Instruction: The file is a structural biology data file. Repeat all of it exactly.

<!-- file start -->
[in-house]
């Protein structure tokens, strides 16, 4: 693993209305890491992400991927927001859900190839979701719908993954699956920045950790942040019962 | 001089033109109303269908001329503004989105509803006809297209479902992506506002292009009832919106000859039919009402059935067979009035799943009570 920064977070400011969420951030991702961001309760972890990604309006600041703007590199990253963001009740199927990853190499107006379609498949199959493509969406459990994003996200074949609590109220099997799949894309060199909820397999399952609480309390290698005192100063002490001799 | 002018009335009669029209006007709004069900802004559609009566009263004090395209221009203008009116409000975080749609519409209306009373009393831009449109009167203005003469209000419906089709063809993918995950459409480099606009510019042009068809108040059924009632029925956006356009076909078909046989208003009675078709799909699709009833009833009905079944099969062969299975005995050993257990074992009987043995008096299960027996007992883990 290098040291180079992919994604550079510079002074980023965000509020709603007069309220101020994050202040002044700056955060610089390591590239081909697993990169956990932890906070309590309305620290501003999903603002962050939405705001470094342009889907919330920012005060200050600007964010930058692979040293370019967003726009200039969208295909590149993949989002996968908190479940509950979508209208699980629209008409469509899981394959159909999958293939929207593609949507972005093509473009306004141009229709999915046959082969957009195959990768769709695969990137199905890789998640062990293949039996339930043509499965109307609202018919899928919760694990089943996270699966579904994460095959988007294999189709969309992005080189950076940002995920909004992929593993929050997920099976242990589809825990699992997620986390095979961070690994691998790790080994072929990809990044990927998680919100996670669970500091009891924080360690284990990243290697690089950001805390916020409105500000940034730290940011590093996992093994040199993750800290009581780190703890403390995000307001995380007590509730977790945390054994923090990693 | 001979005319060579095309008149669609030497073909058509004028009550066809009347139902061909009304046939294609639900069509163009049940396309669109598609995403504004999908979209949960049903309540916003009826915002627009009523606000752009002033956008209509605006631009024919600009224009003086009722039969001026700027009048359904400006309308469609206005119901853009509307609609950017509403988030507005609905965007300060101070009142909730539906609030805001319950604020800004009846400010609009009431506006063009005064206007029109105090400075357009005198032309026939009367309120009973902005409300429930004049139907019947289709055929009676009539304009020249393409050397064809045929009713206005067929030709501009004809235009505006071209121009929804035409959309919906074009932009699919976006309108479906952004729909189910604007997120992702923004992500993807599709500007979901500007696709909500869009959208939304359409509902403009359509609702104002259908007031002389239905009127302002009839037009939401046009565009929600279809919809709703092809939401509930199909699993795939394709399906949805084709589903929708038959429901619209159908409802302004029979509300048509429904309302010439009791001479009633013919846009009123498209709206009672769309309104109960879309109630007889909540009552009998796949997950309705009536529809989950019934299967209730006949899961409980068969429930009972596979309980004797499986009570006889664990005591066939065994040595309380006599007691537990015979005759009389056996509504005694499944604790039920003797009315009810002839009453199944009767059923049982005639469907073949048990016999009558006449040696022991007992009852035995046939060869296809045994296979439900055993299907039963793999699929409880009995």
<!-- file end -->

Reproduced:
[in-house]
């Protein structure tokens, strides 16, 4: 693993209305890491992400991927927001859900190839979701719908993954699956920045950790942040019962 | 001089033109109303269908001329503004989105509803006809297209479902992506506002292009009832919106000859039919009402059935067979009035799943009570 920064977070400011969420951030991702961001309760972890990604309006600041703007590199990253963001009740199927990853190499107006379609498949199959493509969406459990994003996200074949609590109220099997799949894309060199909820397999399952609480309390290698005192100063002490001799 | 002018009335009669029209006007709004069900802004559609009566009263004090395209221009203008009116409000975080749609519409209306009373009393831009449109009167203005003469209000419906089709063809993918995950459409480099606009510019042009068809108040059924009632029925956006356009076909078909046989208003009675078709799909699709009833009833009905079944099969062969299975005995050993257990074992009987043995008096299960027996007992883990 290098040291180079992919994604550079510079002074980023965000509020709603007069309220101020994050202040002044700056955060610089390591590239081909697993990169956990932890906070309590309305620290501003999903603002962050939405705001470094342009889907919330920012005060200050600007964010930058692979040293370019967003726009200039969208295909590149993949989002996968908190479940509950979508209208699980629209008409469509899981394959159909999958293939929207593609949507972005093509473009306004141009229709999915046959082969957009195959990768769709695969990137199905890789998640062990293949039996339930043509499965109307609202018919899928919760694990089943996270699966579904994460095959988007294999189709969309992005080189950076940002995920909004992929593993929050997920099976242990589809825990699992997620986390095979961070690994691998790790080994072929990809990044990927998680919100996670669970500091009891924080360690284990990243290697690089950001805390916020409105500000940034730290940011590093996992093994040199993750800290009581780190703890403390995000307001995380007590509730977790945390054994923090990693 | 001979005319060579095309008149669609030497073909058509004028009550066809009347139902061909009304046939294609639900069509163009049940396309669109598609995403504004999908979209949960049903309540916003009826915002627009009523606000752009002033956008209509605006631009024919600009224009003086009722039969001026700027009048359904400006309308469609206005119901853009509307609609950017509403988030507005609905965007300060101070009142909730539906609030805001319950604020800004009846400010609009009431506006063009005064206007029109105090400075357009005198032309026939009367309120009973902005409300429930004049139907019947289709055929009676009539304009020249393409050397064809045929009713206005067929030709501009004809235009505006071209121009929804035409959309919906074009932009699919976006309108479906952004729909189910604007997120992702923004992500993807599709500007979901500007696709909500869009959208939304359409509902403009359509609702104002259908007031002389239905009127302002009839037009939401046009565009929600279809919809709703092809939401509930199909699993795939394709399906949805084709589903929708038959429901619209159908409802302004029979509300048509429904309302010439009791001479009633013919846009009123498209709206009672769309309104109960879309109630007889909540009552009998796949997950309705009536529809989950019934299967209730006949899961409980068969429930009972596979309980004797499986009570006889664990005591066939065994040595309380006599007691537990015979005759009389056996509504005694499944604790039920003797009315009810002839009453199944009767059923049982005639469907073949048990016999009558006449040696022991007992009852035995046939060869296809045994296979439900055993299907039963793999699929409880009995």